The gas station’s surveillance cameras allowed investigators to uncover the scheme; the same scheme was observed a few months earlier at another gas station in Cauffry where 90 litres of gasoline and 3,000 litres of diesel had been stolen. An investigation, conducted by the Beauvais research brigade and the Gendarmerie de l’Oise group, reported at least eight fuel theft attempts in the department between July 2017 and October 2018, representing nearly 16,000 litres of stolen gasoline.

Beyond the theft of petrol, hacking into petrol stations could cause serious damage

In January 2018, Kaspersky Lab published a study on gas station piracy revealing that more than 1,000 gas stations, from the United States to India, are vulnerable[10]. Gas stations thus have computer vulnerabilities that, once operated, allow hackers to perform different types of actions that can harm owners and customers.  In addition to hacking into pumps for personal enrichment, some hackers may consider sabotaging infrastructure for political reasons or simply by “playing” to test new compromise techniques and create buzz. Several attack scenarios are thus possible, if we take into account the techniques already used by the attackers and the new means of compromise that could emerge in the coming years:

  • Compromise a service station via connected or manual solutions (such as the remote control used in Oise service stations) in order to change the price of fuel and steal gasoline[11]. This leads to the paralysis of gas stations for a day or two while the repairers intervene. Significant financial losses are thus generated. Pirates, on the other hand, sell fuel on the black market, making huge profits for themselves. In addition, by siphoning gasoline, criminals could spill hydrocarbons when filling tanks and lead to pollution of sales and basements, or even cause a fire.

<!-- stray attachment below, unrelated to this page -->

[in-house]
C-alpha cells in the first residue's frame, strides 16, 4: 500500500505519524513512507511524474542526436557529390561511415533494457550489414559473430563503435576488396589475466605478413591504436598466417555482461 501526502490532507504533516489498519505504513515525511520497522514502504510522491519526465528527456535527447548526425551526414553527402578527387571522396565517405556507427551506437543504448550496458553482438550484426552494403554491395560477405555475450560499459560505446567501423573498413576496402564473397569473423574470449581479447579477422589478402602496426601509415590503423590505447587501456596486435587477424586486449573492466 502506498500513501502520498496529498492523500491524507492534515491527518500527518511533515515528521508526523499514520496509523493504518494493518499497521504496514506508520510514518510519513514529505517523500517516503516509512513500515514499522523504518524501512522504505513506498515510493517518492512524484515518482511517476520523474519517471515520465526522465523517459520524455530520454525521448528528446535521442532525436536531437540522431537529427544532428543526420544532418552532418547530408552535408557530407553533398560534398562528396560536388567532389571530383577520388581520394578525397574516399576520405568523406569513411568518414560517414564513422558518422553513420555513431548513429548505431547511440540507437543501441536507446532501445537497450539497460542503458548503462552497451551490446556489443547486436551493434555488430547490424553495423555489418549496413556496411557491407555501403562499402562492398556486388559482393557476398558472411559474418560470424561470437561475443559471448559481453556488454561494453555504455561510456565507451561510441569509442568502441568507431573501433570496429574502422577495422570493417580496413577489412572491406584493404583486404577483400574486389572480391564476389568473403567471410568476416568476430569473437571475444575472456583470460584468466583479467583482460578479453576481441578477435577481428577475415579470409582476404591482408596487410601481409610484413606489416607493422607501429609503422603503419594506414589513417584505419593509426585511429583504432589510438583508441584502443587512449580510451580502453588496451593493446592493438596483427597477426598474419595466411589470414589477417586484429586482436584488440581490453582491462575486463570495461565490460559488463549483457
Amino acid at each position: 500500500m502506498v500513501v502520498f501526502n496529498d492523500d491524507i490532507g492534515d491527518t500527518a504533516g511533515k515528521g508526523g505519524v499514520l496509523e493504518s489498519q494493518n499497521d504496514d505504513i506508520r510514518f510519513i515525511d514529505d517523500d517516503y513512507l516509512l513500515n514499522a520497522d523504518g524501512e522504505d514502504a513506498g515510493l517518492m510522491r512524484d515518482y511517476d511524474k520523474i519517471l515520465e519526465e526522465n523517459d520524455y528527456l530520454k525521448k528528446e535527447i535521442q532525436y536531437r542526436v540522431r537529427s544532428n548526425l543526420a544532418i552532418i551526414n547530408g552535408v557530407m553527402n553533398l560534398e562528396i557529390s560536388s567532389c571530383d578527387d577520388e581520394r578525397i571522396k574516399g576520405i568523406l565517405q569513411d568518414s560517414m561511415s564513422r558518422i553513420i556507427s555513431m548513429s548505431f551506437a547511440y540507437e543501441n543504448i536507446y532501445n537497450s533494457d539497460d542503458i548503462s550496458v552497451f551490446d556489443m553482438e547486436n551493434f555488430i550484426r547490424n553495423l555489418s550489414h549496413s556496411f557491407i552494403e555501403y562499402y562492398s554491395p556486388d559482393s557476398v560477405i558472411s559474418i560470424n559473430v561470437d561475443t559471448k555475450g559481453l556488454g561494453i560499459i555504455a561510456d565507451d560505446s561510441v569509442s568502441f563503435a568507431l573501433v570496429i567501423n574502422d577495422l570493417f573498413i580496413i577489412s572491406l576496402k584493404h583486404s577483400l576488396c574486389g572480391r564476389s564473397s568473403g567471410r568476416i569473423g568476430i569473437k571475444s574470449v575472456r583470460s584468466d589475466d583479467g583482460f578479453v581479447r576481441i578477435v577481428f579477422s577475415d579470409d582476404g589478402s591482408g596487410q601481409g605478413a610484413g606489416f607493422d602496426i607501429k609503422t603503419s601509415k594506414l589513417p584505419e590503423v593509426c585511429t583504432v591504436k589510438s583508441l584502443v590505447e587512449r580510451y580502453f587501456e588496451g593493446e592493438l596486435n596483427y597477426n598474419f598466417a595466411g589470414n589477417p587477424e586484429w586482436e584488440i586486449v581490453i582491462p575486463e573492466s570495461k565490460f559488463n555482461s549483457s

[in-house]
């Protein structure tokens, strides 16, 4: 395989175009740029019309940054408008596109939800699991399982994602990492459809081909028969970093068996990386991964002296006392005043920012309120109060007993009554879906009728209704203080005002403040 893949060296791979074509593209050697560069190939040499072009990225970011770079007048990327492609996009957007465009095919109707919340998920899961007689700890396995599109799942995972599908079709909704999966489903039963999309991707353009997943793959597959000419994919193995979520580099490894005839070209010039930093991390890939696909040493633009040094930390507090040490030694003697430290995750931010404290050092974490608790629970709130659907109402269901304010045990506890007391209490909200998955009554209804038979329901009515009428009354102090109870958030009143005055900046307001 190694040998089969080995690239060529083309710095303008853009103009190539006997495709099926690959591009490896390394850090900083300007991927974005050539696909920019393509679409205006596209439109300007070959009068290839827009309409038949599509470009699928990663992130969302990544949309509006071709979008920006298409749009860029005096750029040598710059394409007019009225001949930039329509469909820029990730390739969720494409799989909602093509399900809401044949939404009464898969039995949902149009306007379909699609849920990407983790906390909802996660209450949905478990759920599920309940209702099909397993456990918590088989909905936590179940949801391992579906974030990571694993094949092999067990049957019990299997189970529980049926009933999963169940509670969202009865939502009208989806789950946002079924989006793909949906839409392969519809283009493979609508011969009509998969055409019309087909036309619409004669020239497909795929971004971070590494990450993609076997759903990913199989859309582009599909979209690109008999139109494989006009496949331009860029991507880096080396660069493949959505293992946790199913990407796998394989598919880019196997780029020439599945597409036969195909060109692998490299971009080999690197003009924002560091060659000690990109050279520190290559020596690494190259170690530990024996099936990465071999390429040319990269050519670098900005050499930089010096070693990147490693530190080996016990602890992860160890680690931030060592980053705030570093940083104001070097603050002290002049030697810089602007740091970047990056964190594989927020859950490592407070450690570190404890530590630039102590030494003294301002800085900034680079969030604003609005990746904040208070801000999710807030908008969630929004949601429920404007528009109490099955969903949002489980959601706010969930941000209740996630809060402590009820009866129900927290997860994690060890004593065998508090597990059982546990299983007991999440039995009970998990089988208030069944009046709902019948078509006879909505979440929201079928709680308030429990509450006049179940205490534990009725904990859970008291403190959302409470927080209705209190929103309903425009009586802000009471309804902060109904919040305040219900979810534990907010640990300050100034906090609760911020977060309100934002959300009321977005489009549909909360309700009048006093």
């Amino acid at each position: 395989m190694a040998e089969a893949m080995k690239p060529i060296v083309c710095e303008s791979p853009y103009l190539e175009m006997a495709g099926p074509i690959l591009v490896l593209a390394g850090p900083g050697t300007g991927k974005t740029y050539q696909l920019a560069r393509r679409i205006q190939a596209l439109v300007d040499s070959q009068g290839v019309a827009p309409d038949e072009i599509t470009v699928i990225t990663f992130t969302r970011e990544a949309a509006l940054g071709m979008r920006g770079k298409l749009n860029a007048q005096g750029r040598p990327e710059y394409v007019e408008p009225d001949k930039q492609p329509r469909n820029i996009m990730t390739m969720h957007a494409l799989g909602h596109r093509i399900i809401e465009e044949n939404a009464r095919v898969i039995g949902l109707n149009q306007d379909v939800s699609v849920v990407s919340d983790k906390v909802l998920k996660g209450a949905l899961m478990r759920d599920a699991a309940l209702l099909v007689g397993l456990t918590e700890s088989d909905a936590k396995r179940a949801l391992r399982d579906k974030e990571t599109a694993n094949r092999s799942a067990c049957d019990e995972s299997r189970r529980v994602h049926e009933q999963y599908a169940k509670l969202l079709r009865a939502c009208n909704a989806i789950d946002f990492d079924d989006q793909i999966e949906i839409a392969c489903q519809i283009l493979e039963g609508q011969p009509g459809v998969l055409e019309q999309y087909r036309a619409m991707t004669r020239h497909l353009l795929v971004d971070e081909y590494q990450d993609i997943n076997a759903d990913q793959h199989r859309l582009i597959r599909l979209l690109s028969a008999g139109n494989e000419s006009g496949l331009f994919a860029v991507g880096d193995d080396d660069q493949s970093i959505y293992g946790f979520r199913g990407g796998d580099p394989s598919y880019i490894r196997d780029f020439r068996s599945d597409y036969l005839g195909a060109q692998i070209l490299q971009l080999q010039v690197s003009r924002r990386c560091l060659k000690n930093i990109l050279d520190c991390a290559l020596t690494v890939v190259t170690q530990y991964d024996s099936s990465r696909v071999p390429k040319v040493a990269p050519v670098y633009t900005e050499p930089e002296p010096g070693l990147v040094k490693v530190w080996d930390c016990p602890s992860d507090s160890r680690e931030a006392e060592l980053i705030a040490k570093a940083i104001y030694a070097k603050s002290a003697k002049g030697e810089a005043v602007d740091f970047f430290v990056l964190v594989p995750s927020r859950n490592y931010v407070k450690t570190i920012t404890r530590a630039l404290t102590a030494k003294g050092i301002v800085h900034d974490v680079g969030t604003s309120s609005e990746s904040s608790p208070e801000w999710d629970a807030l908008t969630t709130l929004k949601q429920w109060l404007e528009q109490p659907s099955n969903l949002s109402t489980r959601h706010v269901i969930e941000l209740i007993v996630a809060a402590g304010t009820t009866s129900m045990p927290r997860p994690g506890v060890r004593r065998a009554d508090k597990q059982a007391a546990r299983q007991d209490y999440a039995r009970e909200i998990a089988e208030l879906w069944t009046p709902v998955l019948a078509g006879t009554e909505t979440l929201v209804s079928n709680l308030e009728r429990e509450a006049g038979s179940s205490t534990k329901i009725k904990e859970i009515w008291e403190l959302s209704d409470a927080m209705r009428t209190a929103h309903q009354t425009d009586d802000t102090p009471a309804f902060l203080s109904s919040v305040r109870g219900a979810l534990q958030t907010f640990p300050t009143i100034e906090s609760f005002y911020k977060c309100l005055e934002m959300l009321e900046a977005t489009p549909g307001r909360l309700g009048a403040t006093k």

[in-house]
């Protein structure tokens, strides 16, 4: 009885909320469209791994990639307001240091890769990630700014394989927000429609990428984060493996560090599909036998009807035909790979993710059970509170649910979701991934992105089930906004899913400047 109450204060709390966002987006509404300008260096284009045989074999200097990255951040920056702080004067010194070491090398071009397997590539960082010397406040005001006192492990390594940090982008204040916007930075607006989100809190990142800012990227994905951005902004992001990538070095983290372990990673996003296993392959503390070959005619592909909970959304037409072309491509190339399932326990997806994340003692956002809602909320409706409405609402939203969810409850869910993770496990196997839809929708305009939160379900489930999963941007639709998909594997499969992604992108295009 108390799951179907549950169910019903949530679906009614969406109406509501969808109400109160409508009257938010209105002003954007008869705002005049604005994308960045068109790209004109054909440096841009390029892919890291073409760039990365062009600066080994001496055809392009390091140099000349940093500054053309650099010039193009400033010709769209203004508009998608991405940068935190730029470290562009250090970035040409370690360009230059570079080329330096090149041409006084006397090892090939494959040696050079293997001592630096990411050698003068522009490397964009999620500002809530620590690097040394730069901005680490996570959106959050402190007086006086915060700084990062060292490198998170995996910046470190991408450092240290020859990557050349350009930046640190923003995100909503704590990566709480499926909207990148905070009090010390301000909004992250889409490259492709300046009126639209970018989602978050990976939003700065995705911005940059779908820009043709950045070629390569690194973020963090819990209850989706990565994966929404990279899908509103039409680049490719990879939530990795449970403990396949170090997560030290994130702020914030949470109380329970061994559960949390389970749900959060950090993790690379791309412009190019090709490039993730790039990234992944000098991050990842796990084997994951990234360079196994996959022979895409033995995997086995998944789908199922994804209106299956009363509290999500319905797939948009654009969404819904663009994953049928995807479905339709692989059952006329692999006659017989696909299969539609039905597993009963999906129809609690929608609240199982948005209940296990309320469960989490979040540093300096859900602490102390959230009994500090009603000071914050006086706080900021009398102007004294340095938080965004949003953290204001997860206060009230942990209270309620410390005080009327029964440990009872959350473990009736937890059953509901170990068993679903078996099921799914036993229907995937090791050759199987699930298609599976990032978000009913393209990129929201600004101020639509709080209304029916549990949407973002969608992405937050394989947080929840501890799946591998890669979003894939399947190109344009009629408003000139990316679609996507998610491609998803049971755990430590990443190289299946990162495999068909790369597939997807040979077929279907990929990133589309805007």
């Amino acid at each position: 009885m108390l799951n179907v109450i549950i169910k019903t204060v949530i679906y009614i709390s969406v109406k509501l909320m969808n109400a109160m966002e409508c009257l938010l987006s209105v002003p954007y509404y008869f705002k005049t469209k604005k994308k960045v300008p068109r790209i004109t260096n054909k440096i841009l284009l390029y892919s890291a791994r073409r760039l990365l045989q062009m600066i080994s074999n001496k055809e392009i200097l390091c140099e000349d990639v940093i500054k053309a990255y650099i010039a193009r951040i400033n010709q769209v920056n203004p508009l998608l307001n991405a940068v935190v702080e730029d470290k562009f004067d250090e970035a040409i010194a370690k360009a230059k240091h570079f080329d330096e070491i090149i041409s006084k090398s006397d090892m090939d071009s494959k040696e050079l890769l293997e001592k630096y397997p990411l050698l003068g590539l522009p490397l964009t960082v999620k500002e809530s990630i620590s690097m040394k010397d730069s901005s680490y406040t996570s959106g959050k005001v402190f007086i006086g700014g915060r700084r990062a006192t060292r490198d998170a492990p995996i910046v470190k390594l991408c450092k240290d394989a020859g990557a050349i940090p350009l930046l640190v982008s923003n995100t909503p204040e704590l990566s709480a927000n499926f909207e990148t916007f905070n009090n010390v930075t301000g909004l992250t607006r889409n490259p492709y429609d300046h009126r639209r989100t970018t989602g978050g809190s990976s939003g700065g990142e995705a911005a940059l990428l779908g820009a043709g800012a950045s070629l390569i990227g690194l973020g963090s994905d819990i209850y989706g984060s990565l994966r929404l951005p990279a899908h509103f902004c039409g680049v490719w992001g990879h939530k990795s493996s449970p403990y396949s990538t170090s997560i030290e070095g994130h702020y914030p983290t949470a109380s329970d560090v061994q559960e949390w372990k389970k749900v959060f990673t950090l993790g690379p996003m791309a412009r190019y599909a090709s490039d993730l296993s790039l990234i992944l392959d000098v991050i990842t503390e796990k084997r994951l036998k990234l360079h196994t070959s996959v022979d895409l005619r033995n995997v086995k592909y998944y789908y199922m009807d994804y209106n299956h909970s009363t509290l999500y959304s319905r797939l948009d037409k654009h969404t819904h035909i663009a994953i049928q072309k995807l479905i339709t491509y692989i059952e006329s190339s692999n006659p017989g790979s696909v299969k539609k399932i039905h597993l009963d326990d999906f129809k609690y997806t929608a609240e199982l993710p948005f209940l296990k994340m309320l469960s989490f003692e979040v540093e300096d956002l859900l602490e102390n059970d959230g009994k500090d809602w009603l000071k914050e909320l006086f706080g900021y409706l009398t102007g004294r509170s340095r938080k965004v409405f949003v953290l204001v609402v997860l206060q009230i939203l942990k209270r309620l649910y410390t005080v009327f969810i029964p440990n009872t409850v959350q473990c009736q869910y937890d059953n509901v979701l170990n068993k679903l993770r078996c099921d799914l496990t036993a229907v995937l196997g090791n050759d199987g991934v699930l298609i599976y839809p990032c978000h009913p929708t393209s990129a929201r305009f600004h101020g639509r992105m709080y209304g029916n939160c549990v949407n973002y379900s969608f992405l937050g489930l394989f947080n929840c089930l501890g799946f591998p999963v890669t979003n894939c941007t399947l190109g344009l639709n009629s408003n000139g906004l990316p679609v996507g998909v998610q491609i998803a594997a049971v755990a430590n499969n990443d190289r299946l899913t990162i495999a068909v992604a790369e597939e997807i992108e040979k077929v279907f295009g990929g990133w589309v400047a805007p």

• Hacking a gas station with default words, which unfortunately are not changed by the owners. This is the main vulnerability of the stations. In some cases, hackers could exploit the pump data by modifying them to the point of causing an explosion. Hackers could also access backbones to take control of surveillance cameras and other systems connected to a gas station or convenience store’s network.
  • An intruder accessing the service station can also connect directly to the payment terminal and either extract payment information or use payment methods directly to steal transactions.
  • According to Kaspersky Lab, a lot of information about how gas stations work is available online. Manufacturers display much of the device’s technical information, such as very detailed user manuals, various commands and a step-by-step guide on how to access and manage each interface, which allows potential attackers to learn how to enter the IS and even access management control. An attacker could increase the overflow limit of a tank to more than its capacity, which could cause the tank to overflow and start a fire or even a gas station explosion.
  • Finally, hackers could encrypt the stolen data on the management control of service stations and ask for a ransom in exchange or, in a particularly extreme case, even stop the station’s operations.

Conclusion

“Service stations are connected to the Internet for a variety of reasons. This is a real opportunity for attackers to take advantage of security weaknesses that have not been considered upstream by manufacturers, for example when designing or installing a service station. These comments, gathered from our security consultant Sylvain Hajri, show that connecting service stations to the Internet is a significant opportunity for hackers. With a simple remote control, it is thus possible to hack into certain pumps and make your theft profitable by selling the stolen litres on the black market. In France, there have already been 8,200 fuel thefts since the beginning of the year. As petrol station piracy is intrinsically linked to the increase in fuel prices, it is likely that this type of theft will increase in the coming years.